Facebook for Writers: A Constitution

Alex Boyd (blogger, poet, editor, Parkdalian) and I got into an email conversation a couple weeks back about the uses and misuses of Facebook by the literary community. We started throwing around tongue-in-cheek “rules” to govern the Facebook behaviour of our peers. Eventually, we had a whole list, and thought we’d share. Some of these are his, and some are mine. If you’re offended by one of them, please assume the former.

Facebook for Writers: A Constitution in Ten Rules and One Appeal
by Alex Boyd and Jacob McArthur Mooney

1. First, decide if your profile is a personal or professional one. If you’re going to friend every other writer in the world, we don’t want to hear about how much you enjoyed your eggs.


2. On that note, you don’t need to friend everyone, and writers in another part of the continent will not race out to buy or review your book because you’re friends on Facebook. Seriously, it’s an epidemic. Be a person, not a computer virus. Friend the people you know, (and the people you’d like to know. Don’t befriend people you know you’ll never know, y’know?)


3. Do not complain about Facebook stealing all your writing time. This isn’t really what’s happening. Procrastinating writers existed before 2002. If it wasn’t Facebook, it’d be something else. Don’t steal others’ Facebook time with reminders about writing.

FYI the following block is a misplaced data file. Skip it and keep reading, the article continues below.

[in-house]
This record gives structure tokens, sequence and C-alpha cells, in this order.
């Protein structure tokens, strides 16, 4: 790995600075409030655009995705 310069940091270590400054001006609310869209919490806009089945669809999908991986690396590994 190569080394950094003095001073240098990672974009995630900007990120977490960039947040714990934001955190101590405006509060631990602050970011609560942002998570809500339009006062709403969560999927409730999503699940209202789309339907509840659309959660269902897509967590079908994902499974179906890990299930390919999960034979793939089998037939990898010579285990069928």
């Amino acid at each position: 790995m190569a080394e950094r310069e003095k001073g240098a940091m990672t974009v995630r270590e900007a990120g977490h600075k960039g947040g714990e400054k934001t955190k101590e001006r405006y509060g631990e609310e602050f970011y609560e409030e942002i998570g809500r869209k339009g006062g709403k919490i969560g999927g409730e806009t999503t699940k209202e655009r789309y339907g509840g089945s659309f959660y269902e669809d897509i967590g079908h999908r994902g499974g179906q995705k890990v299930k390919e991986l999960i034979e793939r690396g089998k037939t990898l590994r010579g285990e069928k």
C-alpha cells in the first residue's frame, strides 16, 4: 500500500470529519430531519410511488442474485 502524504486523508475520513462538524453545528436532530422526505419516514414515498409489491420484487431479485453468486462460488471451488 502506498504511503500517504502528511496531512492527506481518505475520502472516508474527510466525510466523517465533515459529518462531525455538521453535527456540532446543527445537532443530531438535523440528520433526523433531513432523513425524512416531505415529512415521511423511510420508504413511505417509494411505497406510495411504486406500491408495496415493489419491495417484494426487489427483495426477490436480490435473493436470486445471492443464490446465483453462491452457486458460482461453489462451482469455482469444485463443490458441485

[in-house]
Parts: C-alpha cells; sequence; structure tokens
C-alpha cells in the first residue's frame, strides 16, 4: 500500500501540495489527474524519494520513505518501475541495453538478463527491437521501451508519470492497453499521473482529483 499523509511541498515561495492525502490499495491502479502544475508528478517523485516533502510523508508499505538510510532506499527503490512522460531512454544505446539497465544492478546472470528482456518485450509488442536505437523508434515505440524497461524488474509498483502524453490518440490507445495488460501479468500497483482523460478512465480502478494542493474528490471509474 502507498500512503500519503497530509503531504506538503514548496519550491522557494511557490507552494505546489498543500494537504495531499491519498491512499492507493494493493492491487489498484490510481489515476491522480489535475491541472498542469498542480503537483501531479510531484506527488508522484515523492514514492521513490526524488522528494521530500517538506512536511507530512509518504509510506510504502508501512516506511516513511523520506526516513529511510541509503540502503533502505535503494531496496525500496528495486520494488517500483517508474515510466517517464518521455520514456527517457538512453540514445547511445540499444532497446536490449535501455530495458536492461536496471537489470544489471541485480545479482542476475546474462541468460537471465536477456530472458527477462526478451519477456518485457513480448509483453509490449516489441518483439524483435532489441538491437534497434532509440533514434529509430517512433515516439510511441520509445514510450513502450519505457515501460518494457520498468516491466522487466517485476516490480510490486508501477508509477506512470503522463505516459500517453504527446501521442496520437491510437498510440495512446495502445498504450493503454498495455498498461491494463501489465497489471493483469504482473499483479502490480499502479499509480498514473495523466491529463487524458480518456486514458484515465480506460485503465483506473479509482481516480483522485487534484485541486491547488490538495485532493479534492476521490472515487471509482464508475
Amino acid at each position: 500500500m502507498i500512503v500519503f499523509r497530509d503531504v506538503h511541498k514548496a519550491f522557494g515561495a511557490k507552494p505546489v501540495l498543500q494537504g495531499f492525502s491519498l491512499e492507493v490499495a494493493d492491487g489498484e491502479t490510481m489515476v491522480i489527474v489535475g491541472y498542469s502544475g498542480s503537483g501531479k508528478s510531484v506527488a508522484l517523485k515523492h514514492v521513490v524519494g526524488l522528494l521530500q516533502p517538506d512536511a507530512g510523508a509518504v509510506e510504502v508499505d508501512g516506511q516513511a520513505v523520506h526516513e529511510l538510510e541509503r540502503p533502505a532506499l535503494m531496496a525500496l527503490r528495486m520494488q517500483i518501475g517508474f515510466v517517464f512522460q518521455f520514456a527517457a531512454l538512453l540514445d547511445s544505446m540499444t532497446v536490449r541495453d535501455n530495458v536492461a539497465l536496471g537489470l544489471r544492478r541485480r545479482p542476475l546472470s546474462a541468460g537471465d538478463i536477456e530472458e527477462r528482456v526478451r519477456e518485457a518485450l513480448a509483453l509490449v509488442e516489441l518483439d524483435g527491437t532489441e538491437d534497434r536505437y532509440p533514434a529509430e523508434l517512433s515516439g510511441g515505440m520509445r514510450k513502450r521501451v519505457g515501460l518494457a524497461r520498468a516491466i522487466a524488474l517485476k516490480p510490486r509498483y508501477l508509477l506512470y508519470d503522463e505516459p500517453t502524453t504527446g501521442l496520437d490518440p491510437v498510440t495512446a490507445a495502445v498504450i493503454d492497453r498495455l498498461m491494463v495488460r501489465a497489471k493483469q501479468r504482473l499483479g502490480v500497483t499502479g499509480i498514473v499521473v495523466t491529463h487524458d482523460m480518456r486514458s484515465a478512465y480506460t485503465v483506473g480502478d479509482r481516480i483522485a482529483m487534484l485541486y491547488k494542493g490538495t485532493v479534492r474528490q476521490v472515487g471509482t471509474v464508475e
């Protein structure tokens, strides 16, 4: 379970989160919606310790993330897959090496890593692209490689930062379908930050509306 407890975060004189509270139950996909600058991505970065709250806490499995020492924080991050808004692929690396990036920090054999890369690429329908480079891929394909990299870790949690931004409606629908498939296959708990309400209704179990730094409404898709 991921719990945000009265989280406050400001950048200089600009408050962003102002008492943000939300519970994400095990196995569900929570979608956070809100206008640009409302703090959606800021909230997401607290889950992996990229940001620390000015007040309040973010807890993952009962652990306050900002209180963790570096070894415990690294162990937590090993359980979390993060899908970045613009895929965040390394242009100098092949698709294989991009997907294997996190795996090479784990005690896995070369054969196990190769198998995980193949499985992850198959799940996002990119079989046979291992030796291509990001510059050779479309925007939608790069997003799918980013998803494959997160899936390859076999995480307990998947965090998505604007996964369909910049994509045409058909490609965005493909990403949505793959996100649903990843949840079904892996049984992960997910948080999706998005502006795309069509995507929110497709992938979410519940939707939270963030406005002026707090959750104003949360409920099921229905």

4. Don’t complain about Facebook in your Facebook status update. Even though you’re a writer who stands for truth and wisdom in all things, you look stupid when you complain about FB’s privacy settings from inside your profile. You’ve bought in. Deal with this. The only thing worse than acquiescing is acquiescing ironically.


5. Don’t have fan pages and invite people to be a fan of you. High school is over, and we should all be working to keep it that way. If someone had approached you decades ago to say someday you’ll have a machine in your home, and you’ll use it to try and get everyone you know to indicate they like you, you’d have said please go away and take your soul-destroying ideas with you. (You’d have been in the right.)


6. Profiles are for people and groups are for publishers and bookstores. Some of us aren’t comfortable being friends with anonymous entities (like Buzzard Wing Books, Alberta) that can look at all our photos.


7. If someone invites you to an event, and you don’t want to go, hit the “Not Attending” button, not the “Ignore” button, and especially not the “Attending” button. Facebook offers you innumerable opportunities to be a passive-aggressive wimp. Don’t overdo it. The “Maybe” attending button is a decent compromise, and notes are often appreciated if you’re going to decline.